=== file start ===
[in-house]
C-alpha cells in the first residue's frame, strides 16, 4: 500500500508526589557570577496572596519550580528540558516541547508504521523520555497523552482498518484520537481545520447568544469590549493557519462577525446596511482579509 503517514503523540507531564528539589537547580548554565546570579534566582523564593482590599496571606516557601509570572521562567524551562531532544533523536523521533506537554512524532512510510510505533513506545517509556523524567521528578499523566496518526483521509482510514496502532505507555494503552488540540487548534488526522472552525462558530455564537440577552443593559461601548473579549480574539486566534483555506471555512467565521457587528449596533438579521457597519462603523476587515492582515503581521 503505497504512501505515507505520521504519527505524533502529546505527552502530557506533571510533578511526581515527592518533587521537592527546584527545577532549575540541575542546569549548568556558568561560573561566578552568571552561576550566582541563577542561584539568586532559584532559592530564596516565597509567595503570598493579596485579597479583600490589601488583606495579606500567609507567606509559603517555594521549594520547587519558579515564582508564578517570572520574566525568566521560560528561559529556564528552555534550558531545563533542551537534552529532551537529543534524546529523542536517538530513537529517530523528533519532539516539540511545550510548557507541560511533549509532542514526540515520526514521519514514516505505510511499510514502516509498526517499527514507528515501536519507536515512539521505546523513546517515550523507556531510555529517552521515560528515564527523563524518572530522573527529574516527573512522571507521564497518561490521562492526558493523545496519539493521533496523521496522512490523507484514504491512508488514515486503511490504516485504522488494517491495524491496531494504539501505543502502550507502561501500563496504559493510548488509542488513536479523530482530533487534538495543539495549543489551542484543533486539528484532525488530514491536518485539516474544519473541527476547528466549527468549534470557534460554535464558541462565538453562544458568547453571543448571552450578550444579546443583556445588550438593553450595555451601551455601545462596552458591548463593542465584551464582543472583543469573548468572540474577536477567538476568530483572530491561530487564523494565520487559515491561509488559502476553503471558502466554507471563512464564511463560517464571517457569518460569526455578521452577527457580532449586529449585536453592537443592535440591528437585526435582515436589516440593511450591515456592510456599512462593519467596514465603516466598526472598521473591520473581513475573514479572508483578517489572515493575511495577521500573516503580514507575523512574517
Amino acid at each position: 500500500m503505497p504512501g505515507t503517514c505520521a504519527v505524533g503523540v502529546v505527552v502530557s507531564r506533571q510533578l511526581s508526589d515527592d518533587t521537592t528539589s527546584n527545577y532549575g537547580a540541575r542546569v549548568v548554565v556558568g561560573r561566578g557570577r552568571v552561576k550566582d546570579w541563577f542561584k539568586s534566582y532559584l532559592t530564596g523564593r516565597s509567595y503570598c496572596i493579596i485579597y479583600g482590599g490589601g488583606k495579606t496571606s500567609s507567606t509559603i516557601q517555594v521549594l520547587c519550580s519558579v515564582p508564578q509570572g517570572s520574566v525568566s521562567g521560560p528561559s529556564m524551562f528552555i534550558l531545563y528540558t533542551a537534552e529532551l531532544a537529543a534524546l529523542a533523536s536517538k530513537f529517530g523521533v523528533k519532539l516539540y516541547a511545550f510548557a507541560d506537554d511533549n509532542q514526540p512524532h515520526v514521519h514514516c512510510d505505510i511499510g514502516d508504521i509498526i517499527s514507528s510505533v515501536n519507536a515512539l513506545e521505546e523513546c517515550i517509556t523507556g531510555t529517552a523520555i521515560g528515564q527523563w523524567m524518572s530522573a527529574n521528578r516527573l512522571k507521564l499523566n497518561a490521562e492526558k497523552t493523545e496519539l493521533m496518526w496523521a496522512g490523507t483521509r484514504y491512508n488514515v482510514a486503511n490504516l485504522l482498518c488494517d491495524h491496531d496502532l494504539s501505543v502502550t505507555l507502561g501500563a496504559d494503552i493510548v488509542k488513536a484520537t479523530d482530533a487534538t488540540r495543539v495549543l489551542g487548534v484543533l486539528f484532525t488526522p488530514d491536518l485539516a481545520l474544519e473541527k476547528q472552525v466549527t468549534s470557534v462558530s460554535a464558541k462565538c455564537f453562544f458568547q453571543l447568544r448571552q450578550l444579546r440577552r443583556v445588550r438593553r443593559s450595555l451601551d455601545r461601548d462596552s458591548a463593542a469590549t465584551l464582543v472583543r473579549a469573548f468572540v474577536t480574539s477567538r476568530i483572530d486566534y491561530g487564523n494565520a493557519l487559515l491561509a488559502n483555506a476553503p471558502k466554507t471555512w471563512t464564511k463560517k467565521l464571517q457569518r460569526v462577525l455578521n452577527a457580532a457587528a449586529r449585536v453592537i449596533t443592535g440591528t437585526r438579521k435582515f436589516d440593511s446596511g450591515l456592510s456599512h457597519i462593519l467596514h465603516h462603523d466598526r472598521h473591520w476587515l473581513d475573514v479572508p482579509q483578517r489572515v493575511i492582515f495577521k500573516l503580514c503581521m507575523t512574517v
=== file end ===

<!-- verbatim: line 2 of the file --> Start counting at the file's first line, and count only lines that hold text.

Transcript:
C-alpha cells in the first residue's frame, strides 16, 4: 500500500508526589557570577496572596519550580528540558516541547508504521523520555497523552482498518484520537481545520447568544469590549493557519462577525446596511482579509 503517514503523540507531564528539589537547580548554565546570579534566582523564593482590599496571606516557601509570572521562567524551562531532544533523536523521533506537554512524532512510510510505533513506545517509556523524567521528578499523566496518526483521509482510514496502532505507555494503552488540540487548534488526522472552525462558530455564537440577552443593559461601548473579549480574539486566534483555506471555512467565521457587528449596533438579521457597519462603523476587515492582515503581521 503505497504512501505515507505520521504519527505524533502529546505527552502530557506533571510533578511526581515527592518533587521537592527546584527545577532549575540541575542546569549548568556558568561560573561566578552568571552561576550566582541563577542561584539568586532559584532559592530564596516565597509567595503570598493579596485579597479583600490589601488583606495579606500567609507567606509559603517555594521549594520547587519558579515564582508564578517570572520574566525568566521560560528561559529556564528552555534550558531545563533542551537534552529532551537529543534524546529523542536517538530513537529517530523528533519532539516539540511545550510548557507541560511533549509532542514526540515520526514521519514514516505505510511499510514502516509498526517499527514507528515501536519507536515512539521505546523513546517515550523507556531510555529517552521515560528515564527523563524518572530522573527529574516527573512522571507521564497518561490521562492526558493523545496519539493521533496523521496522512490523507484514504491512508488514515486503511490504516485504522488494517491495524491496531494504539501505543502502550507502561501500563496504559493510548488509542488513536479523530482530533487534538495543539495549543489551542484543533486539528484532525488530514491536518485539516474544519473541527476547528466549527468549534470557534460554535464558541462565538453562544458568547453571543448571552450578550444579546443583556445588550438593553450595555451601551455601545462596552458591548463593542465584551464582543472583543469573548468572540474577536477567538476568530483572530491561530487564523494565520487559515491561509488559502476553503471558502466554507471563512464564511463560517464571517457569518460569526455578521452577527457580532449586529449585536453592537443592535440591528437585526435582515436589516440593511450591515456592510456599512462593519467596514465603516466598526472598521473591520473581513475573514479572508483578517489572515493575511495577521500573516503580514507575523512574517